The Wood of the Gods


Soft wisps of a sweet and earthy musk float out of the perfume stalls in Qatar’s old souk marketplace as sellers burn small cuts of dark wood to entice passersby. Unbeknownst to most foreigners, these sticks are worth more than their weight in gold because of that signature scent derived from oud oil—a familiar fragrance for men and women from the Middle East and Asia for centuries. And just one deep breath of what the locals call the “Wood of the Gods” is enough to convince anyone of its intoxicating powers.

Derived from the Southeast Asian agar tree, the raw scent of oud is one of the most expensive ingredients in the world. When agar trees become infected with the Phialophora parasitic mold, the tree reacts by producing a resin from which the oud is sourced. Due to both moisture and time, it’s not surprising that the distilled fragrance has a distinctively damp and woody smell mixed with a warm and bittersweet balsamic nuance. Part of the allure is that the scent of oud constantly evolves, changing with each use. Although agar trees are ubiquitous in the Middle East, the high cost of oud itself derives from its rarity with only 2% of agar trees producing the necessary resin.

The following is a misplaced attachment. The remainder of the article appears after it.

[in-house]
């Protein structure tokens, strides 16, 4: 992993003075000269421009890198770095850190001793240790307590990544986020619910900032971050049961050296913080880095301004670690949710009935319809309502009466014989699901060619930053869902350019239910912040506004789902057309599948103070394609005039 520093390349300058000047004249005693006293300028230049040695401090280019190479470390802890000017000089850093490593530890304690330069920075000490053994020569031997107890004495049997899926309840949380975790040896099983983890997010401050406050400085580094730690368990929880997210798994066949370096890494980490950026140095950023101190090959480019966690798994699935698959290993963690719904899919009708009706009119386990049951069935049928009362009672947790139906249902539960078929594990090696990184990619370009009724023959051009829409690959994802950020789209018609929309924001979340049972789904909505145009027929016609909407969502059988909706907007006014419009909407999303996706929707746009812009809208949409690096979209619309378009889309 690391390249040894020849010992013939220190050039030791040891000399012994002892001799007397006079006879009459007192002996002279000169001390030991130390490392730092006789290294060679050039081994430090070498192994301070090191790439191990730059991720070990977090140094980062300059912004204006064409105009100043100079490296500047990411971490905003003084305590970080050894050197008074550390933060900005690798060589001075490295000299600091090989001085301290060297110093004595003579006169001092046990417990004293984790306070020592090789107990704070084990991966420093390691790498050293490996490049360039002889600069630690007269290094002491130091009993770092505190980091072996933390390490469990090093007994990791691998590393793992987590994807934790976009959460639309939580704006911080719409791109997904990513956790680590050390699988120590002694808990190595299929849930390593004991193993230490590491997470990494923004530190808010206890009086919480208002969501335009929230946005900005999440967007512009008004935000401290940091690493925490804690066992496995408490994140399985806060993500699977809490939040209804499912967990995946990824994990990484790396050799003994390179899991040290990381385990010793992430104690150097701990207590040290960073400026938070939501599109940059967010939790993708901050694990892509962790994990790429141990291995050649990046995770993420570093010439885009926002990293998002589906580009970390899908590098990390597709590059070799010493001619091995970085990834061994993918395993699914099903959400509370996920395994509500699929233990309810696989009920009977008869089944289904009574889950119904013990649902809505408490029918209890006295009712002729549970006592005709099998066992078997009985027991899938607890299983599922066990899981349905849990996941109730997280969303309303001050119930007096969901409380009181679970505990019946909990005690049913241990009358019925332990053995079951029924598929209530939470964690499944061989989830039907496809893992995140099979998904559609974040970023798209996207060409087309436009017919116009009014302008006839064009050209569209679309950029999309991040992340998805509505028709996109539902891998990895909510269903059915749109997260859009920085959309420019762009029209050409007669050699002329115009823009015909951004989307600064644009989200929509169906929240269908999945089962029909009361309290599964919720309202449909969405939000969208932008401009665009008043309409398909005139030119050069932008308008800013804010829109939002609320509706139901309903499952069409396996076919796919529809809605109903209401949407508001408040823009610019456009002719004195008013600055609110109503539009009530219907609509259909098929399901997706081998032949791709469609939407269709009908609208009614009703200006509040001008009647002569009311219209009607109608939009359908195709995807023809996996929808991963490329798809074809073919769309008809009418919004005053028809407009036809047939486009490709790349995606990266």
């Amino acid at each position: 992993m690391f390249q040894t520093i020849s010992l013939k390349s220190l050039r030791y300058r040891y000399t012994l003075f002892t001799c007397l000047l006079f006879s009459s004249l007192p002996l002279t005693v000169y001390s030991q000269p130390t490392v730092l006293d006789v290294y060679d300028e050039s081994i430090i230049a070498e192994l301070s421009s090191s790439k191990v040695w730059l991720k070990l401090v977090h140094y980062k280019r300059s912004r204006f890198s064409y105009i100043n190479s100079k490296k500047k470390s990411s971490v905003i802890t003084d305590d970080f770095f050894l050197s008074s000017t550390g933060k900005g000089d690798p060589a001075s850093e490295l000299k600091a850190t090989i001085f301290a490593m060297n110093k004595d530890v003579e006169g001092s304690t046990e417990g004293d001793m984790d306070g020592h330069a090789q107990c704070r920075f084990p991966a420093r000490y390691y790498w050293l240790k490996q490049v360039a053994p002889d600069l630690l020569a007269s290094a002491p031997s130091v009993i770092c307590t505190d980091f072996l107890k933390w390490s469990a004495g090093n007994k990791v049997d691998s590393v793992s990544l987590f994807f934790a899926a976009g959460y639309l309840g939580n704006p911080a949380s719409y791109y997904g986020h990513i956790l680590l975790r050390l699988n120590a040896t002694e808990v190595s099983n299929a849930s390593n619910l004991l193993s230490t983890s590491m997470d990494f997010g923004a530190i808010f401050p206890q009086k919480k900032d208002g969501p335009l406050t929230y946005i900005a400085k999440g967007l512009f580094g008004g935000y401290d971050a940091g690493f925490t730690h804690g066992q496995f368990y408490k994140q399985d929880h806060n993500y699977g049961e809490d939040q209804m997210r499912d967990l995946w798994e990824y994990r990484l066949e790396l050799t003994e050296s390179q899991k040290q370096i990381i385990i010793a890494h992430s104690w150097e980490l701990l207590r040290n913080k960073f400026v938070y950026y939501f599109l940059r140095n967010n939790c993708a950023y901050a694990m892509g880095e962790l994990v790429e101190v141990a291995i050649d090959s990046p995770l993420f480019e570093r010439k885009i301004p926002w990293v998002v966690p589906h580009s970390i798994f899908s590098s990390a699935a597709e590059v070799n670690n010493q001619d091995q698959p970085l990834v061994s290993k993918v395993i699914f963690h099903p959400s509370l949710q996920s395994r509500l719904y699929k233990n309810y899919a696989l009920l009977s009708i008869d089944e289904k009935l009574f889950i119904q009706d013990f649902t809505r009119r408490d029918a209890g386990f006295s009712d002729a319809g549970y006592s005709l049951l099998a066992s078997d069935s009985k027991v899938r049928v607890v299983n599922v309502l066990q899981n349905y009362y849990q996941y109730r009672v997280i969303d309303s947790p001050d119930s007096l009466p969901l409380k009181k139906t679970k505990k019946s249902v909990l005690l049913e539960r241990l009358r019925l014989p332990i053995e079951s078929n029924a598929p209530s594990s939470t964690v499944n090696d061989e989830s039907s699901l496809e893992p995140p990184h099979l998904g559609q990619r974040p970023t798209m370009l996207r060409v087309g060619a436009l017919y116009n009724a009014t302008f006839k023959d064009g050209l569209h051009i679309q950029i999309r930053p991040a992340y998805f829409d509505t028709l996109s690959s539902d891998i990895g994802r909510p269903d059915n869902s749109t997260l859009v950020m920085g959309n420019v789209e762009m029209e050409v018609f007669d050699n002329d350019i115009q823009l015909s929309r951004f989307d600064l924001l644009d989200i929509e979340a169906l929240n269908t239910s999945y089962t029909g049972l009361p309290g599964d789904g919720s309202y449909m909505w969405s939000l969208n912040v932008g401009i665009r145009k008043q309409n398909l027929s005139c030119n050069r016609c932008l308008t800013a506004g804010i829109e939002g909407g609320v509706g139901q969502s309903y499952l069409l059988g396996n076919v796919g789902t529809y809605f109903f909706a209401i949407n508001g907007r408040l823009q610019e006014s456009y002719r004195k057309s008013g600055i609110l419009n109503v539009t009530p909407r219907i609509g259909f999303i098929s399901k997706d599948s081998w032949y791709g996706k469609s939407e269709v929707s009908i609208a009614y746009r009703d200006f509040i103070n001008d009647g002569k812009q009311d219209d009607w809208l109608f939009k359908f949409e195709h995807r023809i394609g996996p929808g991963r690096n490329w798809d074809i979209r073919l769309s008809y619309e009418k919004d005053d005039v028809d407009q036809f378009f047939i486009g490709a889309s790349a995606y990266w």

Throughout history, oud has been used as a perfume, in religious ceremonies and for holistic medicinal purposes. In many cultures, it’s also used as a meditative fragrance for calming the mind and body—including psychoactive properties, according to some believers. Across the Middle East and Asia, oud is also used as a powerful aphrodisiac—repelling enemies while simultaneously attracting the object of one’s desire. In the past few years, this distinctive scent has traveled across the globe to European and American markets as a coveted fragrance, appearing in high-end men’s colognes and luxury personal care products where this rare ingredient connotes a mark of distinction.

With its provocative and woody scent, oud invites its wearers on a journey back to the exotic markets of Qatar to experience the magic and mysticism of the Arabian night air where anything can happen.